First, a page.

15 found
Sort by:
  1. Sean Greenberg (2013). Disguised Vices: Theories of Virtue in Early Modern French Thought. Journal of the History of Philosophy 51 (1):123-124.
    Present-day philosophy has witnessed an efflorescence of virtue ethics. Although the return to virtue has been portrayed as a rehabilitation of the notion of virtue from the neglect into which it fell in the early modern period, in his seminal article, “The Misfortunes of Virtue,” J. B. Schneewind argues that virtue’s misfortune in the early modern period was not its neglect, but rather its displacement as the central concept in ethics. In Disguised Vices, Michael Moriarty uncovers another misfortune that befell (...)
    Direct download (5 more)  
     
    My bibliography  
     
    Export citation  
  2. Sean Greenberg (2013). Liberty and Necessity. In James A. Harris (ed.), The Oxford Handbook of British Philosophy in the Eighteenth Century. Oxford University Press. 248.
    No categories
    Direct download  
     
    My bibliography  
     
    Export citation  
  3. Sean Greenberg (2013). Noa Naaman-Zauderer . Descartes' Deontological Turn: Reason, Will, and Virtue in the Later Writings . Cambridge: Cambridge University Press, 2011. Pp. Xii+224. $85.00 (Cloth). [REVIEW] Hopos: The Journal of the International Society for the History of Philosophy of Science 3 (1):182-186.
    No categories
    Direct download (2 more)  
     
    My bibliography  
     
    Export citation  
  4. Sean Greenberg (2012). Timothy O'Connor and Constantine Sandis, Eds. , A Companion to the Philosophy of Action . Reviewed By. Philosophy in Review 32 (6):504-506.
    No categories
    Direct download (3 more)  
     
    My bibliography  
     
    Export citation  
  5. Sean Greenberg (2011). Susan Peppers-Bates , Nicolas Malebranche: Freedom in an Occasionalist World . Reviewed By. Philosophy in Review 31 (1):57-60.
    No categories
    Direct download (3 more)  
     
    My bibliography  
     
    Export citation  
  6. Sean Greenberg (2010). David Hume, A Treatise of Human Nature: A Critical Edition (2 Vols.) Reviewed By. Philosophy in Review 28 (3):208-209.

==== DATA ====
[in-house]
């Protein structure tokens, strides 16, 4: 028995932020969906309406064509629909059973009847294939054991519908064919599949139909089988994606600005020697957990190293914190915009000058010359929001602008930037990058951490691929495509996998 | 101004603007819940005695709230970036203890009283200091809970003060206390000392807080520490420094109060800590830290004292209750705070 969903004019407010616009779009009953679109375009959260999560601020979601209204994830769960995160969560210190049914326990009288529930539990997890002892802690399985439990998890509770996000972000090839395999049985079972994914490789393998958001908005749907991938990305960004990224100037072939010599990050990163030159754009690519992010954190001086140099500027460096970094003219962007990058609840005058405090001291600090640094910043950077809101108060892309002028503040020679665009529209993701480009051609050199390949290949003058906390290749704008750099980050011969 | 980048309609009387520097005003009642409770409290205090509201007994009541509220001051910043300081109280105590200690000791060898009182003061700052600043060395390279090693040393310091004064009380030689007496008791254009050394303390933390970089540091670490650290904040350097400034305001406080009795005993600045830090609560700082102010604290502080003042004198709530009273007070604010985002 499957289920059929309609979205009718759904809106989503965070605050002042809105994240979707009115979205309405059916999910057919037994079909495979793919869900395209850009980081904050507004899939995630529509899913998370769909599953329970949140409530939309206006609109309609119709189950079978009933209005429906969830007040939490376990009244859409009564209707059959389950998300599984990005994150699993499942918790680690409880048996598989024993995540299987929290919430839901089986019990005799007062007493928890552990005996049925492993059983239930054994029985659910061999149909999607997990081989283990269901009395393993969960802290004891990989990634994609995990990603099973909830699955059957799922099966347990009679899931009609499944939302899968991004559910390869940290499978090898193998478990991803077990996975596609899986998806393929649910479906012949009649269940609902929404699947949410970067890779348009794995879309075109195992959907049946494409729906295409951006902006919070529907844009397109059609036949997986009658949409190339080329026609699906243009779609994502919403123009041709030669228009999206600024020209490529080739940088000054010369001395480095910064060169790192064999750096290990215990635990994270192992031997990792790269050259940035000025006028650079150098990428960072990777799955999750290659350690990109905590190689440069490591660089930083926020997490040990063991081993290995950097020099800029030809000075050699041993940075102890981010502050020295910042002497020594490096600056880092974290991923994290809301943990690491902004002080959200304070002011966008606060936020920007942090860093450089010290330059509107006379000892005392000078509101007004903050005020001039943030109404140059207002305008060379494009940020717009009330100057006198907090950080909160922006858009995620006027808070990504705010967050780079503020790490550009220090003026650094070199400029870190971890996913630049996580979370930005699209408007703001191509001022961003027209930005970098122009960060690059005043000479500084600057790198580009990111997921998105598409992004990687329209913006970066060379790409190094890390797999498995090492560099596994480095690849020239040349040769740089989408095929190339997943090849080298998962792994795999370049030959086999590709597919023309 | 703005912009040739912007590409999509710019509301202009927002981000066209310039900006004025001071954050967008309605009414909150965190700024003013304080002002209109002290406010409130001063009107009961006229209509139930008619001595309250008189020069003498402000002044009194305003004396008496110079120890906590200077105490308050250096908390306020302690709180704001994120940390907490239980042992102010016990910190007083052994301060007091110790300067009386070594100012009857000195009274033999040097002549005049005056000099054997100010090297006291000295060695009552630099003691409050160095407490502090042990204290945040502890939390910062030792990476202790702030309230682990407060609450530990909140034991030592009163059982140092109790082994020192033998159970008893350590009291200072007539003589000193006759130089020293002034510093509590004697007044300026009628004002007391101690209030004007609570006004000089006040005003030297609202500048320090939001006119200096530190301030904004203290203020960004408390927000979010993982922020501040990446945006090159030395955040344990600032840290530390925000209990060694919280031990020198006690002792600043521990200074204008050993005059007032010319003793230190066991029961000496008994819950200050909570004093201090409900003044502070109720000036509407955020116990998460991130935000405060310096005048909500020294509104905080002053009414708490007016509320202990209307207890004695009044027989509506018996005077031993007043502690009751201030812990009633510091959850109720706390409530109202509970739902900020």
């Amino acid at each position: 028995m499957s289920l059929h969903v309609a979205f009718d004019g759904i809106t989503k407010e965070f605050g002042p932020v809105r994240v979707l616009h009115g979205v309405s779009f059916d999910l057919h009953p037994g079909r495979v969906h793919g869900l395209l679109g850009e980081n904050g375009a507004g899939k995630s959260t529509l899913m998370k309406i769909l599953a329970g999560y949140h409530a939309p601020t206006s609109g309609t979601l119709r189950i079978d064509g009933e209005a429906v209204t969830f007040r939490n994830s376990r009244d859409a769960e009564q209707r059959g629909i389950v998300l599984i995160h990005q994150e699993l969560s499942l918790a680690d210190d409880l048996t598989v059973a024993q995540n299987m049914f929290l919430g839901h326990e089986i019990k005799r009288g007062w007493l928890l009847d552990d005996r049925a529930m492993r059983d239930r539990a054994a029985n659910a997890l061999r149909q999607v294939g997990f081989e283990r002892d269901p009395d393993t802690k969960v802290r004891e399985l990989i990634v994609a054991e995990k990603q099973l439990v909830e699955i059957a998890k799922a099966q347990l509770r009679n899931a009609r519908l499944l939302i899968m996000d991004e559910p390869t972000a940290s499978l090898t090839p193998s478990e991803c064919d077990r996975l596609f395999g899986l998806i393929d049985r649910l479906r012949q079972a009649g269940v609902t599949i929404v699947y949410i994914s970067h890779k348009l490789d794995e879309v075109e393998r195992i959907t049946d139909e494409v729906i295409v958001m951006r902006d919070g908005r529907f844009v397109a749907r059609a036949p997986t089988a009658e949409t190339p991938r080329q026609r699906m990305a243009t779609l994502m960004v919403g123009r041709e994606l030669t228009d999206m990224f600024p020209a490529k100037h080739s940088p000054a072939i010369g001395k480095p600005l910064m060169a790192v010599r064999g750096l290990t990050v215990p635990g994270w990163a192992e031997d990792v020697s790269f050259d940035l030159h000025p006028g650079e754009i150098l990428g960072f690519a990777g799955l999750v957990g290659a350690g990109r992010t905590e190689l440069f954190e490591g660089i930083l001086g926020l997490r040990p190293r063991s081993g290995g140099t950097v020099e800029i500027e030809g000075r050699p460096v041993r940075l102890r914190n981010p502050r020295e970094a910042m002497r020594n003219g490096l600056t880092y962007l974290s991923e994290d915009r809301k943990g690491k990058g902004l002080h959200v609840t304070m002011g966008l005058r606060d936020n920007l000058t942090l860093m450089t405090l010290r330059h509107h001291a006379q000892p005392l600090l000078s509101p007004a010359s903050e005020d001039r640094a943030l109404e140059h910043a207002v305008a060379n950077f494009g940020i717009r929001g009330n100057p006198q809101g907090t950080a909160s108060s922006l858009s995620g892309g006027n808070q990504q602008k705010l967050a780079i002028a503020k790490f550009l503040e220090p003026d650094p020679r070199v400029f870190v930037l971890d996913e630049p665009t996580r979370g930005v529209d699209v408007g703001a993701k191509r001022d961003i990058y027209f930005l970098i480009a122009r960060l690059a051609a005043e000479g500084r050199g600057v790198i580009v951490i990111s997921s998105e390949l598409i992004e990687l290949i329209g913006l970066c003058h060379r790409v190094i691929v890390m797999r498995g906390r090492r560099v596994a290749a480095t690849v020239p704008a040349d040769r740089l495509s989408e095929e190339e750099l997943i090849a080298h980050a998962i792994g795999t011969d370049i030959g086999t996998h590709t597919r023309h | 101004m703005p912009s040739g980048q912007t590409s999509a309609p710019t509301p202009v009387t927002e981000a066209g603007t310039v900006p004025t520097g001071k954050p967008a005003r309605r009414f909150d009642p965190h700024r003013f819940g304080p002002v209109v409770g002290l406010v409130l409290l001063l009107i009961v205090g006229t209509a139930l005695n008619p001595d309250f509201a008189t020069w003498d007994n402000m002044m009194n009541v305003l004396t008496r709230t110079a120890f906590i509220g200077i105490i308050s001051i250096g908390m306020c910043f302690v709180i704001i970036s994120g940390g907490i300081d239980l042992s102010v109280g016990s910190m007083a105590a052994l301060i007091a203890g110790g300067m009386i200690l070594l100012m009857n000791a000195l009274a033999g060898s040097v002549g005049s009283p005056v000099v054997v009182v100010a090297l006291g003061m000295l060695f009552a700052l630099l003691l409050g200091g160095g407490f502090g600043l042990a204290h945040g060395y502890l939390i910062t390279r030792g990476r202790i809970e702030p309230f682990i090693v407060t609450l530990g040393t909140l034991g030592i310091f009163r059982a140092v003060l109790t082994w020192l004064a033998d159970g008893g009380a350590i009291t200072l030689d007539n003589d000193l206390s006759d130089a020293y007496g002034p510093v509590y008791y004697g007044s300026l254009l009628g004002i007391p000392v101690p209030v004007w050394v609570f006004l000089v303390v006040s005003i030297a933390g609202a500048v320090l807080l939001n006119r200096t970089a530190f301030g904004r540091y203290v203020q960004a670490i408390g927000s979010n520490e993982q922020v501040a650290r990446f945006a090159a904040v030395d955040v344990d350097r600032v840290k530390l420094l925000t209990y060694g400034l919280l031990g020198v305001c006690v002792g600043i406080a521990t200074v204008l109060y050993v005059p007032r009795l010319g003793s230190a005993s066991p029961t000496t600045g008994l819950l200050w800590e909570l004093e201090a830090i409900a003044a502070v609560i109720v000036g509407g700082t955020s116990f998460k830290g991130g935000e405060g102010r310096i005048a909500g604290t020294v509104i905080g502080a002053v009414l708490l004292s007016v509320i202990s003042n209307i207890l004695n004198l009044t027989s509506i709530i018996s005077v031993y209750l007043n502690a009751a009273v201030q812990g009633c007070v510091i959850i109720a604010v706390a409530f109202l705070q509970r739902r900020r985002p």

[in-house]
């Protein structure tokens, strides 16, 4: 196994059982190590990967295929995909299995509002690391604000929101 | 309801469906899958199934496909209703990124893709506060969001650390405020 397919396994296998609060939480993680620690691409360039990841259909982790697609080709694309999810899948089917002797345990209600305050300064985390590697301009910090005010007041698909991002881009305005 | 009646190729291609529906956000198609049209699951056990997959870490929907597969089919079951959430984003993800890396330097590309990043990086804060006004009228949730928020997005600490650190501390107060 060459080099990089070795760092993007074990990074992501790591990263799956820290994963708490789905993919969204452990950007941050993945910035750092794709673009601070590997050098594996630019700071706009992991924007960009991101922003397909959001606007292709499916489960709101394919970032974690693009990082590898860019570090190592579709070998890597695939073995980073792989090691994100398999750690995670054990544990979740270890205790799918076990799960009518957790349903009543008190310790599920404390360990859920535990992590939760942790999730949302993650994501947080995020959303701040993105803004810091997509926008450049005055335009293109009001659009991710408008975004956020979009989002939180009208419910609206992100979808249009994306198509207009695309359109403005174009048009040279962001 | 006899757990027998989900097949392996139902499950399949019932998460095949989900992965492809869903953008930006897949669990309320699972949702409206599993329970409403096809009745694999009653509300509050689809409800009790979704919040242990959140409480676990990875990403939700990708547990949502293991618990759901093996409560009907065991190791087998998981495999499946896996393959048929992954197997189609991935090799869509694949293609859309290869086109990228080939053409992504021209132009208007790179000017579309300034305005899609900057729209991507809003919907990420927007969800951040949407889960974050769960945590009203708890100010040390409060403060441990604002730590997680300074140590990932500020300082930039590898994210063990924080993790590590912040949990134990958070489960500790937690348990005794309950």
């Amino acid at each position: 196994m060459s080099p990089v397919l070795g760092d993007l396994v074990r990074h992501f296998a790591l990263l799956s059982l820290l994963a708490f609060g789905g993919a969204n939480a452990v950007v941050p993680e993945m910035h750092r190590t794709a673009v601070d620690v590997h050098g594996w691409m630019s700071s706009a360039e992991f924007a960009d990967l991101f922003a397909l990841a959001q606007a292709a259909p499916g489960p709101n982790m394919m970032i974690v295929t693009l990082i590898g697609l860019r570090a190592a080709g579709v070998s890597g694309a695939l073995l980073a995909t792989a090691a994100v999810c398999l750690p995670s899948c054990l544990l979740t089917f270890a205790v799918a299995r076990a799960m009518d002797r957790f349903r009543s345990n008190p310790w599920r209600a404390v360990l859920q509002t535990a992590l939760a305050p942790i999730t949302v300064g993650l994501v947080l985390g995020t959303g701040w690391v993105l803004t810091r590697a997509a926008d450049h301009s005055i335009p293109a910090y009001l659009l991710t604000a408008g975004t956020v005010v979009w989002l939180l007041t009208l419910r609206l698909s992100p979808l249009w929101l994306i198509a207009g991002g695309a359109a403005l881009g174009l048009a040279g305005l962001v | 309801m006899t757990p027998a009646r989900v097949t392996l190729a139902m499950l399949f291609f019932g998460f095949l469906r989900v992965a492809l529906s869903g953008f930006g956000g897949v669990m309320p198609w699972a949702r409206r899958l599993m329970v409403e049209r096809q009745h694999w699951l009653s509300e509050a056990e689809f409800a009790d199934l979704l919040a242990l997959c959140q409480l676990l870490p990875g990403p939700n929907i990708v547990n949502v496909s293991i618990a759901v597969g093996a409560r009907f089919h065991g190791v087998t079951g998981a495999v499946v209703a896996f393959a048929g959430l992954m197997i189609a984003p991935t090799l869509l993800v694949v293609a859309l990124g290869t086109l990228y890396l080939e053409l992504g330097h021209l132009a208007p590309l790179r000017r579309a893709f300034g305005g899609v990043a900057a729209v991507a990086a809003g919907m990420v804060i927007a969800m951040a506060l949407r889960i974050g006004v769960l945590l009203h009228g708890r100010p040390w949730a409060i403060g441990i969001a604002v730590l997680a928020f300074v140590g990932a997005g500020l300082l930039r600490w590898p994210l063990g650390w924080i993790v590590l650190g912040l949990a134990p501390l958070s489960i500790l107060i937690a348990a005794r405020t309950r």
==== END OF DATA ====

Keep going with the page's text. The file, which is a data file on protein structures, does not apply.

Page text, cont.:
7. Sean Greenberg (2010). Malebranche on the Passions: Biology, Morality and the Fall. British Journal for the History of Philosophy 18 (2):191 – 207.
  8. Sean Greenberg (2008). Leibniz on King: Freedom and the Project of the "Theodicy". Studia Leibnitiana 40 (2):205 - 222.
    Bien que Leibniz maintienne que l'examination de l'œuvre de William King, De l'origine du mal, « auroit fourni une bonne occasion d'eclaircir plusieurs difficultés » (GP VI, 400) traitées dans la Théodicée, aucun commentateur n'a encore considéré l'appendice de la Théodicée qui traite du livre de King. Dans cet éssai, je cherche à combler cette lacune. Je commence par présenter le problème de la liberté exploité par Bayle dans le Dictionnaire historique et critique afin de monter l'irrationalité de la foi, (...)
    No categories
    Direct download (3 more)  
     
    My bibliography  
     
    Export citation  
  9. Sean Greenberg (2008). 'Naturalism' and 'Skepticism' in Hume's Treatise of Human Nature. Philosophy Compass 3 (4):721-733.
    Hume begins the Treatise of Human Nature by announcing the goal of developing a science of man; by the end of Book 1 of the Treatise, the science of man seems to founder in doubt. Underlying the tension between Hume's constructive ambition – his 'naturalism'– and his doubts about that ambition – his 'skepticism'– is the question of whether Hume is justified in continuing his philosophical project. In this paper, I explain how this question emerges in the final section of (...)
    Direct download (7 more)  
     
    My bibliography  
     
    Export citation  
  10. Sean Greenberg (2008). 'Things That Undermine Each Other': Occasionalism, Freedom, and Attention in Malebranche. In Daniel Garber & Steven Nadler (eds.), Oxford Studies in Early Modern Philosophy, Vol. 4. Oxford University Press.
  11. Sean Greenberg (2007). Descartes on the Passions: Function, Representation, and Motivation. Noûs 41 (4):714–734.
    Direct download (7 more)  
     
    My bibliography  
     
    Export citation  
  12. Sean Greenberg (2007). Descartes and the Passionate Mind (Review). Journal of the History of Philosophy 45 (3):499-500.
    Direct download (5 more)  
     
    My bibliography  
     
    Export citation  
  13. Sean Greenberg (2006). Review of James A. Harris, Of Liberty and Necessity: The Free Will Debate in Eighteenth-Century British Philosophy. [REVIEW] Notre Dame Philosophical Reviews 2006 (3).
  14. Sean Greenberg (2005). From Canon to Dialectic to Antinomy: Giving Inclinations Their Due. Inquiry 48 (3):232 – 248.
    In a recent paper, Eckart Förster challenges interpreters to explain why in the first Critique practical reason has a canon but no dialectic, whereas in the second Critique, there is not only a dialectic, but an antinomy of practical reason. In the Groundwork, Kant claims that there is a natural dialectic with respect to morality (4:405), a different claim from those advanced in the first and second Critiques. Förster's challenge may therefore be reformulated as the problem of explaining why practical (...)
    Direct download (7 more)  
     
    My bibliography  
     
    Export citation  
  15. J. S. Antrobus, Jerome L. Singer & Sean Greenberg (1966). Studies in the Stream of Consciousness: Experimental Enhancement and Suppression of Spontaneous Cognitive Processes. Perceptual and Motor Skills 23:399-417.
     
    My bibliography  
     
    Export citation